“What we are doing at Masai is nothing short of impossible. The problem statements we are tapping into, cannot be solved with a profit-first approach but only an impact-first attitude..” ~ Prateek.
The Series A Stage
Unlike most funded startups with diverse business models, Masai’s unique model makes it a revenue-making company and has even been a cash-flow positive month on month. At this point, it is naturally very easy and convenient to ride multiple horses at a time and tempt into performing multiple actions together. But Prateek keeps his crazy ideas to himself and doesn’t bring them up to the team too often. He believes it all trickles down to focus and execution when there’s a lot of money in the bank account.
In the next year, the team aims to make sure that 2,500 young people are graduated and placed in reputed tech companies. This number equates to doing multiple things at the same time, and at the same time not getting distracted by the capital top-up.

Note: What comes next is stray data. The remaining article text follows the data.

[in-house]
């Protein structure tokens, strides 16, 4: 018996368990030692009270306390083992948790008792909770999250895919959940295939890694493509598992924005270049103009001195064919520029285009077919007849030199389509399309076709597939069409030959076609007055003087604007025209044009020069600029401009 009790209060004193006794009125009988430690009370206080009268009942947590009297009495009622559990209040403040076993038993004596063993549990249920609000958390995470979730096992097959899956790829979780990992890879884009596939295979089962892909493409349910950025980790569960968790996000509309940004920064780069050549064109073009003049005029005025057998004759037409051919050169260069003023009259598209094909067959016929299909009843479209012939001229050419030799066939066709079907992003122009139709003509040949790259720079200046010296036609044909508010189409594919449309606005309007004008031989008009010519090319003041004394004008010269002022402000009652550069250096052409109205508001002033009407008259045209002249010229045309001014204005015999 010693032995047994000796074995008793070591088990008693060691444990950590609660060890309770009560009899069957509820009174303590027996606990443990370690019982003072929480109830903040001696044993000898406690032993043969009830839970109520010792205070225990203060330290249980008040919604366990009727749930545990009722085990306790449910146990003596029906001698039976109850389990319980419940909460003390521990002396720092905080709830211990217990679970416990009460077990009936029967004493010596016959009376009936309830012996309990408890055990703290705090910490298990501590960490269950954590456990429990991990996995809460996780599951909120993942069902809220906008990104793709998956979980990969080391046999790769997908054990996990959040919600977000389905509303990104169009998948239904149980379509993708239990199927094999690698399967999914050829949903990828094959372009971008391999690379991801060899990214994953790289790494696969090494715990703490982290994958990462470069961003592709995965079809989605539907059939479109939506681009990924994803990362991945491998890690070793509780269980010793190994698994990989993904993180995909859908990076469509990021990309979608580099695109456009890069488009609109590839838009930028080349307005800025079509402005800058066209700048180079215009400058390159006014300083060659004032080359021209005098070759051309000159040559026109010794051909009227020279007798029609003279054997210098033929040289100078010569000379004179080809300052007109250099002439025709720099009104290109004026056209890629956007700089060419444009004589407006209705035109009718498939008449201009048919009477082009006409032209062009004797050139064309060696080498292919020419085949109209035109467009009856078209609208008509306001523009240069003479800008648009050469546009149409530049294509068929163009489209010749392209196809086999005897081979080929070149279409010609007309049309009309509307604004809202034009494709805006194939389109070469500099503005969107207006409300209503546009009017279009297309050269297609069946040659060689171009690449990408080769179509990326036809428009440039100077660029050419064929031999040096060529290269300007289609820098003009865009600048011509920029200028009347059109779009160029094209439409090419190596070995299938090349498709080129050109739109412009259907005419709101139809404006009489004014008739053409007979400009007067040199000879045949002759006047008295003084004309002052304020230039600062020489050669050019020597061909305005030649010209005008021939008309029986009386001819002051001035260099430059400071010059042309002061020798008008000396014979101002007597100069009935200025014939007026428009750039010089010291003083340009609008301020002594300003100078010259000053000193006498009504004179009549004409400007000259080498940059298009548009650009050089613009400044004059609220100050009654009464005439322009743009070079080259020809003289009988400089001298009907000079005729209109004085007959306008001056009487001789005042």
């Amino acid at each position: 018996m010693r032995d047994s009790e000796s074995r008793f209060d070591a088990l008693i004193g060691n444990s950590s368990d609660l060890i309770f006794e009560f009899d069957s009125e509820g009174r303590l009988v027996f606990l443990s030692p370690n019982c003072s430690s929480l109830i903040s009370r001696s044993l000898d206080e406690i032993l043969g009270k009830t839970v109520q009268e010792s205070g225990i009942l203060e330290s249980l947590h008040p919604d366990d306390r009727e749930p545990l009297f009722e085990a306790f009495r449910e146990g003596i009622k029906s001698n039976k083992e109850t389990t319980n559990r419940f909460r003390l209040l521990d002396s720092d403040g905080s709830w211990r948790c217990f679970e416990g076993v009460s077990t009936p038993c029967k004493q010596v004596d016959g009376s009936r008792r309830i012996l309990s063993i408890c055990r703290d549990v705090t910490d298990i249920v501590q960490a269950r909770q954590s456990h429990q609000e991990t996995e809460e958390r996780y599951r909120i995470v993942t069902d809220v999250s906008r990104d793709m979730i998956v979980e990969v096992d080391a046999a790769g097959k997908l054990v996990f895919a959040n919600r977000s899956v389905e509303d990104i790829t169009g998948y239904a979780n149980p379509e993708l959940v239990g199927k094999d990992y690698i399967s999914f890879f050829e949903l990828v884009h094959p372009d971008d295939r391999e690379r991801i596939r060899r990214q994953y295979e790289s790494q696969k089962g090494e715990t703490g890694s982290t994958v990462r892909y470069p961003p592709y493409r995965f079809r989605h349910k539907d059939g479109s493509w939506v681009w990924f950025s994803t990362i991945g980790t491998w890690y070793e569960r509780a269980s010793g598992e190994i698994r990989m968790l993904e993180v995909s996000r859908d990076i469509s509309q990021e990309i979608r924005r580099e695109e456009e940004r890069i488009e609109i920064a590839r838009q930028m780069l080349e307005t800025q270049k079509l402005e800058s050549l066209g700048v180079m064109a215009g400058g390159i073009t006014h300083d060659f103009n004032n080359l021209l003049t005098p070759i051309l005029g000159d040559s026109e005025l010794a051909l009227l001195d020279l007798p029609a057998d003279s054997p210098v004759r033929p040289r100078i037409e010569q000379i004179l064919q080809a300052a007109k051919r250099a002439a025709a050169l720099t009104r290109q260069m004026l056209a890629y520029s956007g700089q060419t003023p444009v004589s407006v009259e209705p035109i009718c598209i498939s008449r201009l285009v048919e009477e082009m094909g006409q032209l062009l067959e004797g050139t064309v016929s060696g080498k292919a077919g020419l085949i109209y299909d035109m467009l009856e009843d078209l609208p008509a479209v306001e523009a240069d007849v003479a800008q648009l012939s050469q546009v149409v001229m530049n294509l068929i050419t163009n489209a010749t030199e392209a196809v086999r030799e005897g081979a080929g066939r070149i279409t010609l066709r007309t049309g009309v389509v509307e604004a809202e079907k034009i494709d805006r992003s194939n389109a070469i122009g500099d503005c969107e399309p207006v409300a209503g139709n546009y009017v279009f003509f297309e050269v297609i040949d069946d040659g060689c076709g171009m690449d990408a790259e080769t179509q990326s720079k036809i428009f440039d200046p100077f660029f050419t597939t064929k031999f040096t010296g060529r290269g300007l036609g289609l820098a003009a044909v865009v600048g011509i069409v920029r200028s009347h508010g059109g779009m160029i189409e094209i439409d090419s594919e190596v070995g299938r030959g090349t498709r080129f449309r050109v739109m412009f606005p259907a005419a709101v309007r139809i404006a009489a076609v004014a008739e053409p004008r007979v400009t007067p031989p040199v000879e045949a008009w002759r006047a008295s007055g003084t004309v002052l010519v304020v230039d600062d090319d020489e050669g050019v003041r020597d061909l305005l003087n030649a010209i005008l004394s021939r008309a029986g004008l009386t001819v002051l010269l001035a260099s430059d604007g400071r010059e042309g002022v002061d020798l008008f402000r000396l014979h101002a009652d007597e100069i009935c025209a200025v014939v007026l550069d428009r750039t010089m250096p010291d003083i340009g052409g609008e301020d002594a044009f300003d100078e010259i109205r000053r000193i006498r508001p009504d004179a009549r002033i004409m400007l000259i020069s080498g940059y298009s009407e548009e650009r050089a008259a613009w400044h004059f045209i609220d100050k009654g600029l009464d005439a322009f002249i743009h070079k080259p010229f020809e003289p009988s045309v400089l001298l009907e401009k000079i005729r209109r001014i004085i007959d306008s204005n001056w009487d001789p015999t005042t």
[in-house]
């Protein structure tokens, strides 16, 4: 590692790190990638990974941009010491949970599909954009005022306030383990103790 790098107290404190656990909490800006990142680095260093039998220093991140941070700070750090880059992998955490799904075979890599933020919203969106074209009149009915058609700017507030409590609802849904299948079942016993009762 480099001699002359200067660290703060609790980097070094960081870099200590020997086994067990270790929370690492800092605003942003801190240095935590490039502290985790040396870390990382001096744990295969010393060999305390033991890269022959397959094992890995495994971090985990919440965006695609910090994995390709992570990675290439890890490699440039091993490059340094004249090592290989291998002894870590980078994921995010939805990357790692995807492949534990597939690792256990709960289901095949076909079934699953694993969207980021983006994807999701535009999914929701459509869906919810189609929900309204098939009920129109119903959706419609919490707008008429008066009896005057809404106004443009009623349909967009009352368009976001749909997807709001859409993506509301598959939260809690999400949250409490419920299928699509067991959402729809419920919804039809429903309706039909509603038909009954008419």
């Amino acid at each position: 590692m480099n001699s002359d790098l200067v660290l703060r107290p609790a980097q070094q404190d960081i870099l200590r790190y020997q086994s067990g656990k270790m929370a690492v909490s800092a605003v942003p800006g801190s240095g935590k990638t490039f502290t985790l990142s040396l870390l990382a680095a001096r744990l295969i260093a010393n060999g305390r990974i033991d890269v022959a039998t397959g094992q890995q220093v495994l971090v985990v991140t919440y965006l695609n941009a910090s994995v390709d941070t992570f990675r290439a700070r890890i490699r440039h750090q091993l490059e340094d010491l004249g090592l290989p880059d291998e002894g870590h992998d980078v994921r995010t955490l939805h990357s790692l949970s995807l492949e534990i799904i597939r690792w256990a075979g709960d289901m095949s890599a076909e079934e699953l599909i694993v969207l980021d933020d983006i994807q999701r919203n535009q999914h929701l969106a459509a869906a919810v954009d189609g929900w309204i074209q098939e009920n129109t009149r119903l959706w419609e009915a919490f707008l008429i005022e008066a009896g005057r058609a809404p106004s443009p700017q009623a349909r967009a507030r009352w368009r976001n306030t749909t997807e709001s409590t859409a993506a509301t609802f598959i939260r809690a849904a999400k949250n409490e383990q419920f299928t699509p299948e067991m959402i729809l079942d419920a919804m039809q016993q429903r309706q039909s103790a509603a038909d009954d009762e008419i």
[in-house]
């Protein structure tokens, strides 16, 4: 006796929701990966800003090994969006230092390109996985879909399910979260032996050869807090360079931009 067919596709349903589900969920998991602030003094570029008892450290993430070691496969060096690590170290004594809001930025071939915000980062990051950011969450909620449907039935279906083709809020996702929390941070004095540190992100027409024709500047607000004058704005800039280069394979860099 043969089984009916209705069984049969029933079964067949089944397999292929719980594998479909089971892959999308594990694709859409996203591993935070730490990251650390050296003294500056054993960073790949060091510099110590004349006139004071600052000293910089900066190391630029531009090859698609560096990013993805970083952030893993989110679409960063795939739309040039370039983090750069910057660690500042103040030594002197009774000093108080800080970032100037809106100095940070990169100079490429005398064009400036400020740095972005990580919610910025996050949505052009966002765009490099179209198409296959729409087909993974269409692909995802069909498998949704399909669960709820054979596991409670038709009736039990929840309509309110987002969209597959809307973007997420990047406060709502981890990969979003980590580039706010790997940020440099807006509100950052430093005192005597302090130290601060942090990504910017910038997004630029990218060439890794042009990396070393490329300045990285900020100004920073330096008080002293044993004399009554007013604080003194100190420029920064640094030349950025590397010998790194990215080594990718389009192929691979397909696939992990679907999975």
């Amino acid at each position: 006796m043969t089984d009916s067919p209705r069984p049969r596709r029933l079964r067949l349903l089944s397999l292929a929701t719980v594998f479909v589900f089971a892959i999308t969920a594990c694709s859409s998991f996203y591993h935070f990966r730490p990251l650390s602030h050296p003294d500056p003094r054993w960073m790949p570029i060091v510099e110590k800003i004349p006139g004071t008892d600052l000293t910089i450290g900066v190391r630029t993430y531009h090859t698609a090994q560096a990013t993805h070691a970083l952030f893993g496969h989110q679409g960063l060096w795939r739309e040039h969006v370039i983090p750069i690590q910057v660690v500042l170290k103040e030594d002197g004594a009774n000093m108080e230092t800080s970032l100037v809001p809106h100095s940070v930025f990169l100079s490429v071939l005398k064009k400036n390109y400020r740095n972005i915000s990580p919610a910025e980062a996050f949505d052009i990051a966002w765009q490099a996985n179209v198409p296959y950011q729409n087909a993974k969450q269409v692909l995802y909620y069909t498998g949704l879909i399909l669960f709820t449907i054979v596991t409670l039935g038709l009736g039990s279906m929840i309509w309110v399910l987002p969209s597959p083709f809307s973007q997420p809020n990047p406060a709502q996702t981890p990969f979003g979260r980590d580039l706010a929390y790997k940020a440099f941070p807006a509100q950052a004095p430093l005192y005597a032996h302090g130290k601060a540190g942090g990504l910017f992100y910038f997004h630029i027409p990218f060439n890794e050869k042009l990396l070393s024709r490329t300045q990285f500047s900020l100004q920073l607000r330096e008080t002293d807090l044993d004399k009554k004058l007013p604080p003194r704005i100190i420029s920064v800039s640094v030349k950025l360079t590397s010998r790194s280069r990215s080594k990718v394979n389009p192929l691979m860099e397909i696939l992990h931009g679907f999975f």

Three non-overlapping courses like UI/UX Design, Product Management, and Data Analytics are going to be the key focus areas, while it is also about continuing to build a strong market reputation in Full-Stack Web Development. Besides, the objective is to fully transition into a career-oriented higher education institute from being merely a coding school for young people.
The Roadmap Ahead
So far, the team has taken an entirely different route to solve the problem of employability of young graduates in the country. What we have now is a direct result of all the things we have observed, working closely with students over the last 2 years.
The Masai School Admission Test (MSAT) is all about what the student has learned from middle school to high school. Computer Literacy, Typing Speed, Logical Reasoning, and some middle School-level Arithmetic is what the test entails. The idea is to make Masai School available for anyone and everyone who has a high motivation to learn and earn. We do not ask for a formal degree to get into Masai, but just that he or she should have passed the 12th standard.